Lansons Conversations

Time to replace apathy with ambition in the British workplace

Following a wonderful panel discussion at the London Chamber of Commerce and Industry, I am delighted to launch our Britain at Work study.

As a consultancy which advises organisations on issues which affect employees and other stakeholders, Lansons was keen to understand more about the modern workplace. The UK is emerging from the downturn, with the economy returning to growth and unemployment steadily falling over the last couple of years.

And yet we seem to be working longer hours, with an increase in workplace stress, a lack of investment in skills and training and issues around productivity.

Our panellist, Professor Sir Cary Cooper (Professor of Organisatonal Psychology & Health at Manchester Business School) suggested that technology is impacting our productivity and that the UK workforce in particular, is taking the email culture too far instead of engaging in more productive forms of communication such as phone calls and face-to-face meetings.

As Lansons has a specific interest in employee engagement, we also felt it was important to bring the employee voice to the debate around the modern workplace.

In my view the study paints a picture of a hardworking UK workforce but one which is suffering from fatigue and possibly apathy (one in four employees say they feel apathy towards their workplace). We get on well with colleagues and like our working environment. Interestingly, we feel our jobs are secure and think we’re fairly paid – does this suggest a possible complacency? And of course, we think our CEO is over-paid – that is when we actually know who the CEO is…

We need to build more pride in the workplace. 51% of us would not recommend our employer which is a deep concern, as around half of us would also be reluctant to recommend the sector we work in.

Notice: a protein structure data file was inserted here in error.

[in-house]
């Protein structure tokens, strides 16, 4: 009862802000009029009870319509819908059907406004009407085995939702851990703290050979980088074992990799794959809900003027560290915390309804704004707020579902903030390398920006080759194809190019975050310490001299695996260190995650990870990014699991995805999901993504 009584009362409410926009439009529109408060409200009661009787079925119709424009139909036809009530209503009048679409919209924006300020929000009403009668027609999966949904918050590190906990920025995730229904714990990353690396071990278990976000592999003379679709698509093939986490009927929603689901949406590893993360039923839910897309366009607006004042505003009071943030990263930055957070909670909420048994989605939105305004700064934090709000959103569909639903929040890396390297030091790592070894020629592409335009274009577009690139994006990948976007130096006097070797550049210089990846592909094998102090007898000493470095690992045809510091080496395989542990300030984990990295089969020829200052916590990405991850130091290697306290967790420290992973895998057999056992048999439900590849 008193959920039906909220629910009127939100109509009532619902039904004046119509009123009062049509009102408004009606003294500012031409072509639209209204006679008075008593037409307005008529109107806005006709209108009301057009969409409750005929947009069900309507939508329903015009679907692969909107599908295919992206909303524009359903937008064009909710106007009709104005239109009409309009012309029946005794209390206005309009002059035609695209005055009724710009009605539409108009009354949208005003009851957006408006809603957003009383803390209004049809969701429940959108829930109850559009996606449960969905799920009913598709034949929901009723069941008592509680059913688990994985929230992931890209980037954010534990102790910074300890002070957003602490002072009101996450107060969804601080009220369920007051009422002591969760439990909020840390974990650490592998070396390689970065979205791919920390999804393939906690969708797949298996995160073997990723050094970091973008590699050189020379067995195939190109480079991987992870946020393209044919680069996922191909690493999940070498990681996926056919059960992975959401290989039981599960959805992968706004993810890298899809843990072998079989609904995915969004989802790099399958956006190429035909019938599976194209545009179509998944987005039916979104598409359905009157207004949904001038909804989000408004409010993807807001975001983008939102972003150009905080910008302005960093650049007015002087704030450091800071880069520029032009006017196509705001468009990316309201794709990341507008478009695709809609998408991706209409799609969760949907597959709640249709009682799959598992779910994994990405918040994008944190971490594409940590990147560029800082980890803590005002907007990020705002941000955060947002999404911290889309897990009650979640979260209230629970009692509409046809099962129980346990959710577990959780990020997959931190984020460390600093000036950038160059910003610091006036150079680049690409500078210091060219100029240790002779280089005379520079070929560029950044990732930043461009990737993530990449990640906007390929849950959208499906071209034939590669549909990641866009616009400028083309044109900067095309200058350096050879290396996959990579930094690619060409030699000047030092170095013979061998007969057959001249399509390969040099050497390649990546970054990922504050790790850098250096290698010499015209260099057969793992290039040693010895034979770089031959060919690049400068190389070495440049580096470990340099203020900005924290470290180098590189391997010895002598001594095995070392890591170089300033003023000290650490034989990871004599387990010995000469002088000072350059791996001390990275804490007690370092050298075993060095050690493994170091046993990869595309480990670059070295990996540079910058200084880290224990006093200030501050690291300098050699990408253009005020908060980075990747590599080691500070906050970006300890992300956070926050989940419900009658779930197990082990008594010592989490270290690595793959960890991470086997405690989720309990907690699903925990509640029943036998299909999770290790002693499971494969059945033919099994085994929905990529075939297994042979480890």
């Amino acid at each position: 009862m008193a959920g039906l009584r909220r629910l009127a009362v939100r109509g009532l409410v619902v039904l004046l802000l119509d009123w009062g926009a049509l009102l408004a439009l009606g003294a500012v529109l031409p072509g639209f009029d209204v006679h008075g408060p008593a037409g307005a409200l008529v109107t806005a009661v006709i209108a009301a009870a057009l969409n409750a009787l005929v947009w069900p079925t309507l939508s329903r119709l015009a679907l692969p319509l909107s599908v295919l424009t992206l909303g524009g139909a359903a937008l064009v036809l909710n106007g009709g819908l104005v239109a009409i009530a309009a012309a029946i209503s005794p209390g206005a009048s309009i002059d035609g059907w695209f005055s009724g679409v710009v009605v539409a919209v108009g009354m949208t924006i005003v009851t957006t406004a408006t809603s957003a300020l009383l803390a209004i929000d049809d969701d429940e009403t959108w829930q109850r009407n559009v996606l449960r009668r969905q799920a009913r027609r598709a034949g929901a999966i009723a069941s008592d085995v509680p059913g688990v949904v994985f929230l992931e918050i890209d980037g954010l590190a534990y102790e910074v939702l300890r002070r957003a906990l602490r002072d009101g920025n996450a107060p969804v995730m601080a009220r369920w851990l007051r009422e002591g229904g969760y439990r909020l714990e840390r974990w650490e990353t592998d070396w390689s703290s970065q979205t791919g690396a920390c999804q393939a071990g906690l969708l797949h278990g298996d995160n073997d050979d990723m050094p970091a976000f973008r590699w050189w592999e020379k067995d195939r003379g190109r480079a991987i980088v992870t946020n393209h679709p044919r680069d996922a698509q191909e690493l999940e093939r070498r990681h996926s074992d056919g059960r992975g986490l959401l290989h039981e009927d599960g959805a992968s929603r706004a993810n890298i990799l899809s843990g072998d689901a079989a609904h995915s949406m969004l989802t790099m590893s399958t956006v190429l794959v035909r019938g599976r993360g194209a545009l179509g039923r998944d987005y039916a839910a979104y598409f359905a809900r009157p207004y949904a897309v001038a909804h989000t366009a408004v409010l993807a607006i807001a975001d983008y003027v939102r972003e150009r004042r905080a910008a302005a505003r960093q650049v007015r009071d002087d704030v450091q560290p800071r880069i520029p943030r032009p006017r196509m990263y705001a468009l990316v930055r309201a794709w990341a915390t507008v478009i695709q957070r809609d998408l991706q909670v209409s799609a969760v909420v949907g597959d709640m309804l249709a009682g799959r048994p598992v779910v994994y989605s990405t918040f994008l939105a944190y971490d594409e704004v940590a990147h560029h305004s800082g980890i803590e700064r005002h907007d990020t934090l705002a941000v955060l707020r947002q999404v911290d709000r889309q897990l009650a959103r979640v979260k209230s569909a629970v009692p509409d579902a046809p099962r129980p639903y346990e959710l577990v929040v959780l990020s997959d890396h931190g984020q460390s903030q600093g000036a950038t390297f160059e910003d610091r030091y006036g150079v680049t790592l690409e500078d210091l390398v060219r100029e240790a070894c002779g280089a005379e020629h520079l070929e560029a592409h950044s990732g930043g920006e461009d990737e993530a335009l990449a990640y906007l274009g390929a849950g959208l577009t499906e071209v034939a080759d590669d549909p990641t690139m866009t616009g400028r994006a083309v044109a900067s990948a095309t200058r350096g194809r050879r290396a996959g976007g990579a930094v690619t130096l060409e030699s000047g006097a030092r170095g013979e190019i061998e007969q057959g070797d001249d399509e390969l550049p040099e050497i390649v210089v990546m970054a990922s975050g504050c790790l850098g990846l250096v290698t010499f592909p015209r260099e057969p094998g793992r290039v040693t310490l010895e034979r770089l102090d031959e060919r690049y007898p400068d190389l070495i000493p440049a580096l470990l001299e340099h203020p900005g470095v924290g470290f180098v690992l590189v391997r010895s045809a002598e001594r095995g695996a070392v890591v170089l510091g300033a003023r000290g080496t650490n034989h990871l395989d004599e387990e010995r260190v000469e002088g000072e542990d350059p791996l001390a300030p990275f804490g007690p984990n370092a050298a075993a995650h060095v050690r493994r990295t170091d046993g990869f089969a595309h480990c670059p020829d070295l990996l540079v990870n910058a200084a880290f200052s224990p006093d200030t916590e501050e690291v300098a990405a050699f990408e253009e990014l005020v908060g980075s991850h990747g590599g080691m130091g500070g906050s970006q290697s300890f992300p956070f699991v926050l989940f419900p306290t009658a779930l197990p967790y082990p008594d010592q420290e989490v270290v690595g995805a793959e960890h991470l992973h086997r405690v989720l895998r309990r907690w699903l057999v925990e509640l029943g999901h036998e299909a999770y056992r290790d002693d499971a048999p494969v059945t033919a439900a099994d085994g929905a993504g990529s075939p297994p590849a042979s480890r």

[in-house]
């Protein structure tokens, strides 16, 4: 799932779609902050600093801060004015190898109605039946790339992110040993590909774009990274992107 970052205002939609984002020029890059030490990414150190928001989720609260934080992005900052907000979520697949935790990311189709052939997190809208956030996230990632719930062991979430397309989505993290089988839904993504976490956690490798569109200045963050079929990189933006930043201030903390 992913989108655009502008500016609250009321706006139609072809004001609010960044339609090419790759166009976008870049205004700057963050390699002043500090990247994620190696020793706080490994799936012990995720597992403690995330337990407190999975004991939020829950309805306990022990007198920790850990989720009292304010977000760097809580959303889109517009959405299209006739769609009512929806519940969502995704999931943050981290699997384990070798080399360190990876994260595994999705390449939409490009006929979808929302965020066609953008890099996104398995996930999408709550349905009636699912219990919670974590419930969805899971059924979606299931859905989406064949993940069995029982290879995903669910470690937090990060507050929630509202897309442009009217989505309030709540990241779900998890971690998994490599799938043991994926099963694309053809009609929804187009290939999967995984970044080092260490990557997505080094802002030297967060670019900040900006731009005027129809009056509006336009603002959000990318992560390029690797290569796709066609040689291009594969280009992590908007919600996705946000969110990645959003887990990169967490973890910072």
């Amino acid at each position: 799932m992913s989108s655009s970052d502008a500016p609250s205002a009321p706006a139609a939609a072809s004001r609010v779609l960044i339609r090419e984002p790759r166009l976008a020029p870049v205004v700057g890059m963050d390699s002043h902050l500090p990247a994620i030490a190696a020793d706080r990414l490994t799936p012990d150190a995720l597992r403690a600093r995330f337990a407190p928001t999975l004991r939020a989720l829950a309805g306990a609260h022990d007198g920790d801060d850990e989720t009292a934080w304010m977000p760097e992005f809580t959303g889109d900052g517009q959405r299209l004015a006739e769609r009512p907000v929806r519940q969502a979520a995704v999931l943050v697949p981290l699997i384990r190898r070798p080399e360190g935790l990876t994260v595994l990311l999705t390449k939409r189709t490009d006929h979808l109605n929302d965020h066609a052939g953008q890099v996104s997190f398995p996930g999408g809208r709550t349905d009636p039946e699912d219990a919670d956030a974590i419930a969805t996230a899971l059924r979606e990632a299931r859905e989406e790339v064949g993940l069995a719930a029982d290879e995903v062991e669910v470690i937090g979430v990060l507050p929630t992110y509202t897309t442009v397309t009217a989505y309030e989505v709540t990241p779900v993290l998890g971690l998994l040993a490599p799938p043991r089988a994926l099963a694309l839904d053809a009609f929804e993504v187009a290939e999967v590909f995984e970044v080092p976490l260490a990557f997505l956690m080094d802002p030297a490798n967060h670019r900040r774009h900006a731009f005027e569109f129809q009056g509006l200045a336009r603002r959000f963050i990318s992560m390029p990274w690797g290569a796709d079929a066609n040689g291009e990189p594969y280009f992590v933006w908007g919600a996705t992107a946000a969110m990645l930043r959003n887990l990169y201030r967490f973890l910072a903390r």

Charles Fair (Head of Consultancy at Great Place to Work Institute) declared that younger workers are digitally savvy and perhaps do not tolerate as much dissatisfaction in the workplace as older workers, in relation to working conditions, progression opportunities, rules and regulations and line managers.

The quality of line management is also a real issue with around one third of British workers feeling they are not listened to (perhaps a contributor to apathy). Professor Cooper remarked that there does not seem to be enough socially and interpersonally skilled line managers. He suggested that one cause of this could be MBA programs – many are knowledge-based and are perhaps not properly equipping professionals with the skills needed to manage people effectively. Fellow panellist Sabrina Clarke (Head of Diversity & Inclusion at Barclays) added that whilst it is important to promote deep technical specialists, employers must also ensure that they are given the training and develop the skills to manage people.

Another of our panellists, Neil Carberry (Director, Employment & Skills at CBI) emphasised the importance of ROI in training. He proposed that what matters most is that training and up-skilling employees helps them to perform better in their roles now and not just in the future.

Sabrina Clarke added that the development and training of workers is a collective leadership responsibility, not only that of HR departments.

Charles Cotton (Performance & Reward Adviser at CIPD) strongly suggested that employers were not taking recognition and reward seriously enough and there needs to be a closer correlation between behaviours, performance and pay.

Many UK workers are regularly working beyond our contracted hours, sacrificing social and family arrangements. Indeed we give up nearly a whole working day every week beyond our contracted hours. This does not seem sustainable and presents a clear and present danger to the UK’s economic recovery.

Workplace bullying was a topic which ignited a passionate debate amongst the audience and panellists, with everyone in the room agreeing on the unfortunate fact that bullying is often ignored in the workplace if that manager is good at their job and that the bottom line frequently trumps worker wellbeing.

We are glad the Britain at Work study has already sparked an important debate on the modern workplace. I hope you enjoy the report and encourage you to add your view by using the hashtag #BritainAtWork on twitter or emailing your thoughts to us at